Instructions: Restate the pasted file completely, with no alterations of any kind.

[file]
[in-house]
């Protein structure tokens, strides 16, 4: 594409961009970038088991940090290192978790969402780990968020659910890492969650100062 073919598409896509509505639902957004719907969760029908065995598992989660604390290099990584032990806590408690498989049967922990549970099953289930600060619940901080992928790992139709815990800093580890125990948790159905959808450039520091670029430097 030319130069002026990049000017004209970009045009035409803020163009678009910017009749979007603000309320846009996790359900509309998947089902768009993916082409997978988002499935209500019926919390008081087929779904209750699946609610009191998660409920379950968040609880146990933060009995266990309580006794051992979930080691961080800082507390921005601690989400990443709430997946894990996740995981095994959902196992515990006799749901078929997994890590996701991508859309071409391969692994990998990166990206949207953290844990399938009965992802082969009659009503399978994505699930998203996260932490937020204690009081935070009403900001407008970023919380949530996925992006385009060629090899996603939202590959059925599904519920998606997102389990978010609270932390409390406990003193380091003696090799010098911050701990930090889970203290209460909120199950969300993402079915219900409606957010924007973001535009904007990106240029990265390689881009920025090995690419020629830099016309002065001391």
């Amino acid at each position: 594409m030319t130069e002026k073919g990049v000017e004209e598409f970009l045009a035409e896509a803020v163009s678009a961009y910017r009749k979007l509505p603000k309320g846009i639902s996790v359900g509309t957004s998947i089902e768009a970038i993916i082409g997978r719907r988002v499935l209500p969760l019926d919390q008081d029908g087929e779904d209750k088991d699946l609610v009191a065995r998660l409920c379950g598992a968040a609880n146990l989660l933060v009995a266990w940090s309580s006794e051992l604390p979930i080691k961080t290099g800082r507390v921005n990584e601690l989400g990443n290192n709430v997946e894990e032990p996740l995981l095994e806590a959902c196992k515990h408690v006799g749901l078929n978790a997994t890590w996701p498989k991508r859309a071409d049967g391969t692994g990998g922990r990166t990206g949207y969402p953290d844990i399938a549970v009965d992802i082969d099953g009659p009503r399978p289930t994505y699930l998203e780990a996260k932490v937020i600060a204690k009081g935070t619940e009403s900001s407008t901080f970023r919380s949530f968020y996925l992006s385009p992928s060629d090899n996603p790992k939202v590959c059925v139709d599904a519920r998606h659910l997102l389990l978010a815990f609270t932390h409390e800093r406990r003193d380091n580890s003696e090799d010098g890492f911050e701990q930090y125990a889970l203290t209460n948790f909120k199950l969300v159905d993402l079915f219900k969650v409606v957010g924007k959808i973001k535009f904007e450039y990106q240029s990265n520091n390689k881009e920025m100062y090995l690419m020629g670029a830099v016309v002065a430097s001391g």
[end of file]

[in-house]
């Protein structure tokens, strides 16, 4: 594409961009970038088991940090290192978790969402780990968020659910890492969650100062 073919598409896509509505639902957004719907969760029908065995598992989660604390290099990584032990806590408690498989049967922990549970099953289930600060619940901080992928790992139709815990800093580890125990948790159905959808450039520091670029430097 030319130069002026990049000017004209970009045009035409803020163009678009910017009749979007603000309320846009996790359900509309998947089902768009993916082409997978988002499935209500019926919390008081087929779904209750699946609610009191998660409920379950968040609880146990933060009995266990309580006794051992979930080691961080800082507390921005601690989400990443709430997946894990996740995981095994959902196992515990006799749901078929997994890590996701991508859309071409391969692994990998990166990206949207953290844990399938009965992802082969009659009503399978994505699930998203996260932490937020204690009081935070009403900001407008970023919380949530996925992006385009060629090899996603939202590959059925599904519920998606997102389990978010609270932390409390406990003193380091003696090799010098911050701990930090889970203290209460909120199950969300993402079915219900409606957010924007973001535009904007990106240029990265390689881009920025090995690419020629830099016309002065001391």
């Amino acid at each position: 594409m030319t130069e002026k073919g990049v000017e004209e598409f970009l045009a035409e896509a803020v163009s678009a961009y910017r009749k979007l509505p603000k309320g846009i639902s996790v359900g509309t957004s998947i089902e768009a970038i993916i082409g997978r719907r988002v499935l209500p969760l019926d919390q008081d029908g087929e779904d209750k088991d699946l609610v009191a065995r998660l409920c379950g598992a968040a609880n146990l989660l933060v009995a266990w940090s309580s006794e051992l604390p979930i080691k961080t290099g800082r507390v921005n990584e601690l989400g990443n290192n709430v997946e894990e032990p996740l995981l095994e806590a959902c196992k515990h408690v006799g749901l078929n978790a997994t890590w996701p498989k991508r859309a071409d049967g391969t692994g990998g922990r990166t990206g949207y969402p953290d844990i399938a549970v009965d992802i082969d099953g009659p009503r399978p289930t994505y699930l998203e780990a996260k932490v937020i600060a204690k009081g935070t619940e009403s900001s407008t901080f970023r919380s949530f968020y996925l992006s385009p992928s060629d090899n996603p790992k939202v590959c059925v139709d599904a519920r998606h659910l997102l389990l978010a815990f609270t932390h409390e800093r406990r003193d380091n580890s003696e090799d010098g890492f911050e701990q930090y125990a889970l203290t209460n948790f909120k199950l969300v159905d993402l079915f219900k969650v409606v957010g924007k959808i973001k535009f904007e450039y990106q240029s990265n520091n390689k881009e920025m100062y090995l690419m020629g670029a830099v016309v002065a430097s001391g």